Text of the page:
Investing.com-- The price of bitcoin hit an over two-year high on Tuesday, with the world’s largest cryptocurrency crossing key levels amid consistent capital flows into the recently approved spot exchange-traded funds.
Bitcoin rose 3.2% to $50,160.2 by 20:13 ET (05:13 GMT), crossing the $50,000 mark for the first time since December 2021. The token was now about $19,000 away from making new record highs.
Gains in bitcoin came amid consistent capital flows into the recently-approved spot ETFs, which saw net inflows of over $1 billion in the past week, digital asset management firm CoinShares said in a report on Monday. BlackRock Inc's (NYSE:BLK) iShares Bitcoin Trust (NASDAQ:IBIT) saw the biggest inflows for the week, at about $690 million.
The token also benefited from slowing outflows from Grayscale Bitcoin Trust (NYSE:GBTC), which gained approval from the Securities and Exchange Commission (SEC) last month to convert into a spot ETF. This conversion saw the release of about $2 billion worth of bitcoin onto the open market, which caused steep losses in the price of the cryptocurrency.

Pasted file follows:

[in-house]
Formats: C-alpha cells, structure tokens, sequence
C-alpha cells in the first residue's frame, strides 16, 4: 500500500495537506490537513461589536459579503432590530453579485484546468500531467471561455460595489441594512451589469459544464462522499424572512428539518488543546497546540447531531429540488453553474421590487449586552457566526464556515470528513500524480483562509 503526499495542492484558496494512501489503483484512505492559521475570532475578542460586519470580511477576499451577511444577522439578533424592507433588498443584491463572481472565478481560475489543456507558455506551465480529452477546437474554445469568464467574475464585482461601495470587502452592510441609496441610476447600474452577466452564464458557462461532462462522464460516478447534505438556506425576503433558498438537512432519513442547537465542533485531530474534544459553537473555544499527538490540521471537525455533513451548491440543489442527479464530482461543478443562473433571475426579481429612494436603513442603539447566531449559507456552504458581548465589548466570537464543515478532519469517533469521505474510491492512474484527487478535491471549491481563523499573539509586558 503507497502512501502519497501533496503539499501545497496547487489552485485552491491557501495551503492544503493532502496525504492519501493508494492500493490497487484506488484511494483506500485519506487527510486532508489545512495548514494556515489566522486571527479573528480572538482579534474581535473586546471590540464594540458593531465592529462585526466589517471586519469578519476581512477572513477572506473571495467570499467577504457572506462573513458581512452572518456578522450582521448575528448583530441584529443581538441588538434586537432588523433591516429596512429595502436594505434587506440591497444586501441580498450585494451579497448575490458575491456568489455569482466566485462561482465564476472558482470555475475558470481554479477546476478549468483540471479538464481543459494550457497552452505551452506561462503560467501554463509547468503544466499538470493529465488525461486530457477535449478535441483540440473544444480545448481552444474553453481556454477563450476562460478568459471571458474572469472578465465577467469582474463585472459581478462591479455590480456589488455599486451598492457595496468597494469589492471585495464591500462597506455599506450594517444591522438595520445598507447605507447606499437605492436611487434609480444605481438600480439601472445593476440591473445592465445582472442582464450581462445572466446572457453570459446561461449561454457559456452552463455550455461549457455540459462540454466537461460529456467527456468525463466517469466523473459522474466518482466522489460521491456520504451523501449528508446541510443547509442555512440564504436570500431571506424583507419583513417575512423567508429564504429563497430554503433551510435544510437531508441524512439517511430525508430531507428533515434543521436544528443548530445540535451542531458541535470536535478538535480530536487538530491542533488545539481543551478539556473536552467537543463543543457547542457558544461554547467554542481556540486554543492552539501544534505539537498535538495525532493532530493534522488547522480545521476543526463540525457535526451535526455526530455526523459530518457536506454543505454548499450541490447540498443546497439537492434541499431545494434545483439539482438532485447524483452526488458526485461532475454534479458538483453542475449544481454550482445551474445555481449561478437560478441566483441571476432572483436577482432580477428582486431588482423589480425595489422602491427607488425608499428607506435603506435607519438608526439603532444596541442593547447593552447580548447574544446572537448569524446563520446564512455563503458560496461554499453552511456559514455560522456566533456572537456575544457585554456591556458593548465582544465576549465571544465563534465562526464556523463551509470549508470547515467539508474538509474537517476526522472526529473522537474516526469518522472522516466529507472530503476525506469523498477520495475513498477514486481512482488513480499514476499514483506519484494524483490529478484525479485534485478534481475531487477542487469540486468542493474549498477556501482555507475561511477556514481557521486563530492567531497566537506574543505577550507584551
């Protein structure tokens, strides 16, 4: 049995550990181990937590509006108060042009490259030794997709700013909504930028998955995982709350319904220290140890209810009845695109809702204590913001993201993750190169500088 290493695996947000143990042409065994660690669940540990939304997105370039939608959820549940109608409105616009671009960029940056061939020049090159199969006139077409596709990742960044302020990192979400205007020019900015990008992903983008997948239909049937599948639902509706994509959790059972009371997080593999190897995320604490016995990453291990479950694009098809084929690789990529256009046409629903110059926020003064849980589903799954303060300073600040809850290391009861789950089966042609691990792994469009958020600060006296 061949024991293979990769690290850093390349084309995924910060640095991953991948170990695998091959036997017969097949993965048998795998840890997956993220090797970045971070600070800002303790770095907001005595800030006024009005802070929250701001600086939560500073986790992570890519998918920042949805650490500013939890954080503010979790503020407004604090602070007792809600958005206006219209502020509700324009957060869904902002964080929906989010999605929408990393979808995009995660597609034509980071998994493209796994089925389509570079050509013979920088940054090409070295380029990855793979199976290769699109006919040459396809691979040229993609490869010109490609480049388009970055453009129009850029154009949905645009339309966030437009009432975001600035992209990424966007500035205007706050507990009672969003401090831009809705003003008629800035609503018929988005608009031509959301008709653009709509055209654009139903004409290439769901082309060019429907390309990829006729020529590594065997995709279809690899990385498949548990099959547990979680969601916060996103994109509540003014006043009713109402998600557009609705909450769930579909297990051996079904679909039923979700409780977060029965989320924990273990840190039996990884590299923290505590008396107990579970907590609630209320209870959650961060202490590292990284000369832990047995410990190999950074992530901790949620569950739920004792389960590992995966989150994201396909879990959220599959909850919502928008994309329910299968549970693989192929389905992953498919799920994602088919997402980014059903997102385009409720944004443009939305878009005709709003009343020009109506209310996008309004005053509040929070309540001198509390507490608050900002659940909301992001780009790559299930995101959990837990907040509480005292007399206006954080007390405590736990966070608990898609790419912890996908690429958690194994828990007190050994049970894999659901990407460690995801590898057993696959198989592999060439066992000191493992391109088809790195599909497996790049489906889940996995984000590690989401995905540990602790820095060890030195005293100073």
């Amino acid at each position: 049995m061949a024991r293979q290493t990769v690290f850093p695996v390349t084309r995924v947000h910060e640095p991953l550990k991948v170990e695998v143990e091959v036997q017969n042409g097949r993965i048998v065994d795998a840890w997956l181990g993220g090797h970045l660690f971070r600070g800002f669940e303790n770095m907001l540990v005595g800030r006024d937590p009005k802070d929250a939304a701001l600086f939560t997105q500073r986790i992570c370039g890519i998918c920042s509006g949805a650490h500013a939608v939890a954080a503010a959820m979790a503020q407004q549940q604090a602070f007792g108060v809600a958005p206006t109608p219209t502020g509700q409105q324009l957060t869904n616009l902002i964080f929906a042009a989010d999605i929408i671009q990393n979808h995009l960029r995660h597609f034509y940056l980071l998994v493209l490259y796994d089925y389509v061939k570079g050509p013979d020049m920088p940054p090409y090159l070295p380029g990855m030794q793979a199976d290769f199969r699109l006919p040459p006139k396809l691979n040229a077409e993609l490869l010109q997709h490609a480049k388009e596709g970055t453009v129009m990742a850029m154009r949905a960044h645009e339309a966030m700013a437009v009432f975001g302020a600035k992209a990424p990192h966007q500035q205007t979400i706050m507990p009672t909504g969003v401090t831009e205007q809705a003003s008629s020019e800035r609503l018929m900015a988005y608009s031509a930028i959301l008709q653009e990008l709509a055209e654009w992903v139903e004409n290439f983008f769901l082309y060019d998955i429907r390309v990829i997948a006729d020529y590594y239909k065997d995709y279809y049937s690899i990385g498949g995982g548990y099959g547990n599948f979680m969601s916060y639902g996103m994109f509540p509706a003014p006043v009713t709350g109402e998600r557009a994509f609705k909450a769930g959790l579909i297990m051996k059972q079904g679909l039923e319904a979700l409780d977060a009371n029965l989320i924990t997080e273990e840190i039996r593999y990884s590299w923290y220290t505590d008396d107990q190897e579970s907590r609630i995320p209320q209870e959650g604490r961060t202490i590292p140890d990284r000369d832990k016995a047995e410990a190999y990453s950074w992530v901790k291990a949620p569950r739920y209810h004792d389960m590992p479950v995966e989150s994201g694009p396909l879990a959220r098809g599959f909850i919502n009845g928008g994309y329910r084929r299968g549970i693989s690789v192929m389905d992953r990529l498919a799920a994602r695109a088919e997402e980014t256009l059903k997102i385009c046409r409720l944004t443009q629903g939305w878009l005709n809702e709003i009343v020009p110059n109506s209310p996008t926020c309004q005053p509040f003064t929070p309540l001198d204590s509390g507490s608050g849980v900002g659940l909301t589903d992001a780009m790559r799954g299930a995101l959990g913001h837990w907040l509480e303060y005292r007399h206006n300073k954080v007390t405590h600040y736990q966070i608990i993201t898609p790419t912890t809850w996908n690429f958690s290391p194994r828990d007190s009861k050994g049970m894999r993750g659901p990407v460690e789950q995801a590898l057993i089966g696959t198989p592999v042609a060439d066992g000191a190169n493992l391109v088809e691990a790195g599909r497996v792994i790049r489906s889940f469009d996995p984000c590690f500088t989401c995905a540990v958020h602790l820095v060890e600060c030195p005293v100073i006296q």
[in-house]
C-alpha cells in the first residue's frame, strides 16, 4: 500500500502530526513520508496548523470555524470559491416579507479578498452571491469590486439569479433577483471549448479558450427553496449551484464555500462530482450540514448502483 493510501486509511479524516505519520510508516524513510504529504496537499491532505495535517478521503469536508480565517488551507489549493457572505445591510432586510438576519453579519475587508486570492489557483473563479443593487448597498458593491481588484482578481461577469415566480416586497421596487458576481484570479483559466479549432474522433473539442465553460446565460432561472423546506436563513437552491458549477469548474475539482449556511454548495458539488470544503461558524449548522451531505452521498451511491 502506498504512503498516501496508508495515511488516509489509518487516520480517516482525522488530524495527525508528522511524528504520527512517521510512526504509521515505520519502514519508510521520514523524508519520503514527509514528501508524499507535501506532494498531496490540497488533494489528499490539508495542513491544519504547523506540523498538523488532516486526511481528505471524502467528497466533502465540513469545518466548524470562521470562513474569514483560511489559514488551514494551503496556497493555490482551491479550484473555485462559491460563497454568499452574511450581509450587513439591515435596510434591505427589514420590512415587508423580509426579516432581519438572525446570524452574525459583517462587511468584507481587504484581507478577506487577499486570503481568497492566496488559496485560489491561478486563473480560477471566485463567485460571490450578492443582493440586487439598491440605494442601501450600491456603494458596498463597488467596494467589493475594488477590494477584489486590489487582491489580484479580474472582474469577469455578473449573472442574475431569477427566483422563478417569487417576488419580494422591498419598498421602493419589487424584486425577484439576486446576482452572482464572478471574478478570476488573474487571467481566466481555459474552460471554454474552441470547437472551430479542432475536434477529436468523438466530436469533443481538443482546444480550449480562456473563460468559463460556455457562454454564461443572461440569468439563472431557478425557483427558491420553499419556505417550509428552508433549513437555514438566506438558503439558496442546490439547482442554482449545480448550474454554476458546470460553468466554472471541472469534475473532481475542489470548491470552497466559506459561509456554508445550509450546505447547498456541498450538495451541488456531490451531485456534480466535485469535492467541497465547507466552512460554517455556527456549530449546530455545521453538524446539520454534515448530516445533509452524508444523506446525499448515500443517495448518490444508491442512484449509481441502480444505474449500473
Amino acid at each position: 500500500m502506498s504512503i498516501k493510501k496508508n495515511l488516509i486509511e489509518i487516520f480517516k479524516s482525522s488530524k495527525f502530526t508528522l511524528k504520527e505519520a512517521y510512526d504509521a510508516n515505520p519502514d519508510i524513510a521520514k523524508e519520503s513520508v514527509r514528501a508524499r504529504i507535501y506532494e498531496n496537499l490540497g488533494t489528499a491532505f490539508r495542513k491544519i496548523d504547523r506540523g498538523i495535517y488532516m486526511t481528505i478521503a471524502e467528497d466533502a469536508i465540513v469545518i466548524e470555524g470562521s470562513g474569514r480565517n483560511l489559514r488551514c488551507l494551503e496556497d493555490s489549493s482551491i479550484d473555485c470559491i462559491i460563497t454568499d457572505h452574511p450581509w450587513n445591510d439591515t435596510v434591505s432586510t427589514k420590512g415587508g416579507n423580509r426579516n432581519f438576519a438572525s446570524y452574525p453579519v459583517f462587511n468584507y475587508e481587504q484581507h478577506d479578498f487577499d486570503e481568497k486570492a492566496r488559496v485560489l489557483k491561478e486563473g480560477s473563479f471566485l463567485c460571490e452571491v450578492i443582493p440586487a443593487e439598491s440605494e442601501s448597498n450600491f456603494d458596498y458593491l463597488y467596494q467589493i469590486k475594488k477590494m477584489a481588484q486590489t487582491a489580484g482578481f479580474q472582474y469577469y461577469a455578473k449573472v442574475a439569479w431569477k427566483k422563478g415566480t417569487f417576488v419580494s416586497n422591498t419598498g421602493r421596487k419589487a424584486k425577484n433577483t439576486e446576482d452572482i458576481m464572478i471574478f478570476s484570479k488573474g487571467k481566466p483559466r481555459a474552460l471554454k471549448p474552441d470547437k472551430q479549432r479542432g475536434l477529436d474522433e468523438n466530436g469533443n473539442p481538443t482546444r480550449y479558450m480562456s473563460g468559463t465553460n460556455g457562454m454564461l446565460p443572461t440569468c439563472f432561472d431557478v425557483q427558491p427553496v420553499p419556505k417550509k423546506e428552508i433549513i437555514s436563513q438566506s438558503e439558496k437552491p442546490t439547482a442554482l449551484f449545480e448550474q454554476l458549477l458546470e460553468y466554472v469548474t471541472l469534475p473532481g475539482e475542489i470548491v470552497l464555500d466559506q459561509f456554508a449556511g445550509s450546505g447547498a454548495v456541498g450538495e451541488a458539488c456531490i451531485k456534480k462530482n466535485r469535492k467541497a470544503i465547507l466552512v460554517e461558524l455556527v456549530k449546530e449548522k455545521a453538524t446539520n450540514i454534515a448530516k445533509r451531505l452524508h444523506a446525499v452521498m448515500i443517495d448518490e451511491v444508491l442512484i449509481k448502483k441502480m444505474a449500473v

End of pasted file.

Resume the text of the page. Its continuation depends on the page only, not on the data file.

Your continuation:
The token had fallen as much as 20% after the approval of the spot ETFs, but has now recouped all of those losses.
Analysts at Bernstein noted that an element of “fear of missing out”, or FOMO, was also attracting some retail interest in the cryptocurrency, and that the token was well-placed to hit record highs on FOMO-driven buying.
Bernstein expects flows into the new ETFs to cross $10 billion in 2024.
Markets were also focused squarely on an upcoming halving event this year, which is expected in April. The event cuts the rate at which new bitcoins are generated by 50%, and has historically spurred a rally in the cryptocurrency.
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